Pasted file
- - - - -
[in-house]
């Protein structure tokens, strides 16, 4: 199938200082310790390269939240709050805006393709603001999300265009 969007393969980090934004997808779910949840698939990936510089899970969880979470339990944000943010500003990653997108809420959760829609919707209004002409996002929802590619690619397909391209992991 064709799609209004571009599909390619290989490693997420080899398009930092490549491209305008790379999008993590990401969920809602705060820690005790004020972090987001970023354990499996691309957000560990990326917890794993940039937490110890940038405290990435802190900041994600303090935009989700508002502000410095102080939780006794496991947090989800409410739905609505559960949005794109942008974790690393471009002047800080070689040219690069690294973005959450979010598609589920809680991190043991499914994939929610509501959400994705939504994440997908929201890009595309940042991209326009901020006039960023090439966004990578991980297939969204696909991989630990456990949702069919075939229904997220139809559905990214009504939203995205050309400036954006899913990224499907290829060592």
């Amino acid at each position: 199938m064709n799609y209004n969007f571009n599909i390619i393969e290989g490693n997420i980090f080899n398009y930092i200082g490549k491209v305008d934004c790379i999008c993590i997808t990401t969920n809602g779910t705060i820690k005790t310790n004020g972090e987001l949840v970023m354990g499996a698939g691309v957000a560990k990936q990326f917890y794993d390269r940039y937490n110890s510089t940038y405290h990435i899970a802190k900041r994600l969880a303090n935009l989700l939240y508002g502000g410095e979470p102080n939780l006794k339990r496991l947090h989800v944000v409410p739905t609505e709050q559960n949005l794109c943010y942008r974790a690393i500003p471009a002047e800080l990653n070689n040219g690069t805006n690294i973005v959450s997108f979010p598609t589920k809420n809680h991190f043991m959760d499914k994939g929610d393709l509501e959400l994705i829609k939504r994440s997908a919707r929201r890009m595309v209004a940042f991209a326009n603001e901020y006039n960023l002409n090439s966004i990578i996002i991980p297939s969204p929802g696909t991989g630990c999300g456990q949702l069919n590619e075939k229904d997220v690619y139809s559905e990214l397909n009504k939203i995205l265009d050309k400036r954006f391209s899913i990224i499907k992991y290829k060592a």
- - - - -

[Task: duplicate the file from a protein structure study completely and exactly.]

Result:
[in-house]
């Protein structure tokens, strides 16, 4: 199938200082310790390269939240709050805006393709603001999300265009 969007393969980090934004997808779910949840698939990936510089899970969880979470339990944000943010500003990653997108809420959760829609919707209004002409996002929802590619690619397909391209992991 064709799609209004571009599909390619290989490693997420080899398009930092490549491209305008790379999008993590990401969920809602705060820690005790004020972090987001970023354990499996691309957000560990990326917890794993940039937490110890940038405290990435802190900041994600303090935009989700508002502000410095102080939780006794496991947090989800409410739905609505559960949005794109942008974790690393471009002047800080070689040219690069690294973005959450979010598609589920809680991190043991499914994939929610509501959400994705939504994440997908929201890009595309940042991209326009901020006039960023090439966004990578991980297939969204696909991989630990456990949702069919075939229904997220139809559905990214009504939203995205050309400036954006899913990224499907290829060592």
């Amino acid at each position: 199938m064709n799609y209004n969007f571009n599909i390619i393969e290989g490693n997420i980090f080899n398009y930092i200082g490549k491209v305008d934004c790379i999008c993590i997808t990401t969920n809602g779910t705060i820690k005790t310790n004020g972090e987001l949840v970023m354990g499996a698939g691309v957000a560990k990936q990326f917890y794993d390269r940039y937490n110890s510089t940038y405290h990435i899970a802190k900041r994600l969880a303090n935009l989700l939240y508002g502000g410095e979470p102080n939780l006794k339990r496991l947090h989800v944000v409410p739905t609505e709050q559960n949005l794109c943010y942008r974790a690393i500003p471009a002047e800080l990653n070689n040219g690069t805006n690294i973005v959450s997108f979010p598609t589920k809420n809680h991190f043991m959760d499914k994939g929610d393709l509501e959400l994705i829609k939504r994440s997908a919707r929201r890009m595309v209004a940042f991209a326009n603001e901020y006039n960023l002409n090439s966004i990578i996002i991980p297939s969204p929802g696909t991989g630990c999300g456990q949702l069919n590619e075939k229904d997220v690619y139809s559905e990214l397909n009504k939203i995205l265009d050309k400036r954006f391209s899913i990224i499907k992991y290829k060592a």